A. Quite frankly, I think we’re seeing less use of drugs used to promote animal growth or for sub therapeutic treatment.  I think those uses are on the decline and my colleagues suggest that within five years we probably won’t be seeing antibiotic use for growth promotion in this country.  Public health concerns are driving that.  And there are other questions being raised – are these drugs really all that useful as growth promotants?  Are there better ways to promote growth? For instance, several studies suggest the use of probiotics can promote growth and that could be the alternative to drugs.

Q. Dr. Gail Hansen, senior officer for the Pew Campaign on Human Health and Industrial Farming, a project openly and admittedly aimed at phasing out what it claims is the overuse of antibiotics in food production, claims the use of antibiotics in animals is out of control.  Does she have a point?

A. I don’t know if it’s out of control, that’s a strong statement.  I think we’re going to be seeing less use of antibiotics for growth promotants or subtherapeutic use. 

The reality of it is, even for organic farming, they talk about the need to not use antibiotics.  But what happens when their animals get sick?  Do they treat them?  Well, if they’re humane about it I would hope so. And if they do that, they can’t sell their animals as organic.  They’ll have to sell them as conventional animals.  You still have to treat animals for humane purposes and to make sure those diseases don’t spread to humans.  So we’re still going to have to use antibiotics with animals but we have to do it prudently.

Q. Can we solve the problem here in the U.S.?

A. There’s another point to this whole issue; it’s a global problem.  We can do whatever we want to reduce the use of antibiotics in American animal agriculture but the reality is we’re still going to be influenced by Asia and other parts of the world where they abuse a lot of antibiotics and many of those are the critically important one.  They use them in aquaculture with fish and shrimp and that’s the greatest abuse, I think.  They do it in treating humans in India and other parts of the world where they commonly offer those drugs without prescription.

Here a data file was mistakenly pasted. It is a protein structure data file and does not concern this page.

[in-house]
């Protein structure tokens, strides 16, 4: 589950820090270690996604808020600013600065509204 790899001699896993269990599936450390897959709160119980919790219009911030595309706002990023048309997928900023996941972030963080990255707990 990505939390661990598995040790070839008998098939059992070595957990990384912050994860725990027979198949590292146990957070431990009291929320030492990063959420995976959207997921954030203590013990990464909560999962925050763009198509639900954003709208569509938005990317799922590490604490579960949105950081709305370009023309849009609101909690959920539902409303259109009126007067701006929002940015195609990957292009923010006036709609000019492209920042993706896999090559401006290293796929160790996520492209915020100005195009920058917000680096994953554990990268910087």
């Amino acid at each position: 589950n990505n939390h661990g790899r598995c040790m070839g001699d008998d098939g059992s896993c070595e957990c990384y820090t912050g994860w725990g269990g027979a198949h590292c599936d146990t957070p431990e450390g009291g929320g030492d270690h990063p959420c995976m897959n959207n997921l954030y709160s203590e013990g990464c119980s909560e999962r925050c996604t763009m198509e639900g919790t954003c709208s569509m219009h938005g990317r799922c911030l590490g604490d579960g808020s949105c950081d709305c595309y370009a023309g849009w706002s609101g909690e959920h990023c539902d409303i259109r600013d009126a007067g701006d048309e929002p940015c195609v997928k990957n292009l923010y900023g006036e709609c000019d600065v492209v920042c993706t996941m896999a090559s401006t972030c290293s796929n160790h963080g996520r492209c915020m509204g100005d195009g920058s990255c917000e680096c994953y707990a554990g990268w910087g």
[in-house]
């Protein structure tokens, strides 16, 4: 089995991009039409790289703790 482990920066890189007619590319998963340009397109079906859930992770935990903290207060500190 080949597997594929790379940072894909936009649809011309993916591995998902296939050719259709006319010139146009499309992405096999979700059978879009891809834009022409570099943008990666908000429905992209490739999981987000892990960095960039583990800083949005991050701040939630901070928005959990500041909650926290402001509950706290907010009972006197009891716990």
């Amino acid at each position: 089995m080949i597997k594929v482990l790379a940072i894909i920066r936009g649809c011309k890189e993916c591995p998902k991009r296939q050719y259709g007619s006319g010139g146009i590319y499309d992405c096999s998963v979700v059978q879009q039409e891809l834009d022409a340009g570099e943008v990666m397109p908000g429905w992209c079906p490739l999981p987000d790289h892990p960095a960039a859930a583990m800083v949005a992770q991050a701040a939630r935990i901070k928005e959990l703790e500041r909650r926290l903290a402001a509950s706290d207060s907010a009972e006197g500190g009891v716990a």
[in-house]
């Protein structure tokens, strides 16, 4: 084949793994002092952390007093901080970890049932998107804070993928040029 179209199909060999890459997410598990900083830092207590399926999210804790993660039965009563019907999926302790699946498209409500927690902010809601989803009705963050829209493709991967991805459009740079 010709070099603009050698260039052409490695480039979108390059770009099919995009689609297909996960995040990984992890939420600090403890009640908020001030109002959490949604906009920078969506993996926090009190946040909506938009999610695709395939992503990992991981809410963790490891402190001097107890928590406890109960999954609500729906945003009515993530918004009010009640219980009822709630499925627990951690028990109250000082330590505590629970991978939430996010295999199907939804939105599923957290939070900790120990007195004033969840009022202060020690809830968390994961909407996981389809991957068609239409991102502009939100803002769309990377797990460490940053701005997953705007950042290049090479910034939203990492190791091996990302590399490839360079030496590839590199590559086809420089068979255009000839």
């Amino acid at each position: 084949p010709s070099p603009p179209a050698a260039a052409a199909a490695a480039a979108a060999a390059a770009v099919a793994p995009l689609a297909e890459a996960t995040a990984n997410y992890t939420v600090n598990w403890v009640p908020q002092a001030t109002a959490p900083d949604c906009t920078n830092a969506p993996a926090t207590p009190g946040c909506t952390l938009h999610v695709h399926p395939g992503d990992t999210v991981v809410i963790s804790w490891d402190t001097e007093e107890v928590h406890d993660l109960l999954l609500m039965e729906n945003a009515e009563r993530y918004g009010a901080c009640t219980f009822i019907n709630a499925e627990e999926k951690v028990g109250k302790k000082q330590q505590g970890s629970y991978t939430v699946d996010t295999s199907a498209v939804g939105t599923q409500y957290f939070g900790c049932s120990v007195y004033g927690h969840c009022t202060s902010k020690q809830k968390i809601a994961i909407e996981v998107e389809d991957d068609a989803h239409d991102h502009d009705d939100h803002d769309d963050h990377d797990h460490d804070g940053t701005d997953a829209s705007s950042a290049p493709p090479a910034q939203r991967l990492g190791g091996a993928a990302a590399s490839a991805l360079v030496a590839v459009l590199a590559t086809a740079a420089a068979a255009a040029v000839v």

If you travel globally, you’ll be exposed to multi-drug resistant bacteria, and if we buy food from those locations we’re going to get resistant bacteria coming in with shrimp and fish.  You know most of our Tilapia comes from China – over 70% – and if it isn’t already, it will soon become the #1 source of fish in our diet, surpassing salmon.  Over a billion pounds of shrimp come from Southeast Asia.

Q. How about the European experience? They’ve banned subtherapeutic drug use for some years now.  Has it worked?

A. It has had some unintended consequences.  They’ve had an increased need for therapeutic use of drugs in people and animals because of reduced use of antibiotics used with animals. We need to understand what these consequences are and how to avoid them to do what we can to reduce the use of antibiotics in animal ag production.

There’s another confounding factor associated with this and it was covered in a report that the Institute of Food Technologists (IFT) just put out.  It was written by me, Randy Singer at the University of Minnesota, Guy Loneragan at Texas Tech and Morgan Scott at Kansas States.  We talk about antibiotic resistance caused by co-selection and co-resistance, it’s not just when certain antibiotics are used.  Co-selection can lead to resistance not just to the antibiotic used but to other antibiotics as well.  For instance, Zinc can lead to the development of resistance to certain antibiotics.  Resistance is a more complex issue than we realized.  There is no simple solution.  We can’t just ban all those antibiotics used with animals and have the problem fixed.

Q. Can you sum it up for me?

A. To summarize – the antibiotic issue is complex.  Because it is so complex, especially considering co-selection and co-resistance, there is no simple solution.  Banning has unintended consequences.  The shotgun approach won’t fix the problem. 

This is a global issue. No matter what we do here and in Europe, there are a lot of other countries that use antibiotics in ways that aren’t considered acceptable here and in the E.U.  Worldwide practices are leading to antibiotic resistance in foods that we import, largely in aquaculture.

When we go to these countries, we’re being exposed to those antibiotic resistant organisms as well.  It’s not something we can solve with our approach to the problem here in the U.S. and Europe.  It has to be a global approach including Asia and Latin America.

The opinions expressed in this column are solely those of Chuck Jolley, a veteran food industry journalist and columnist.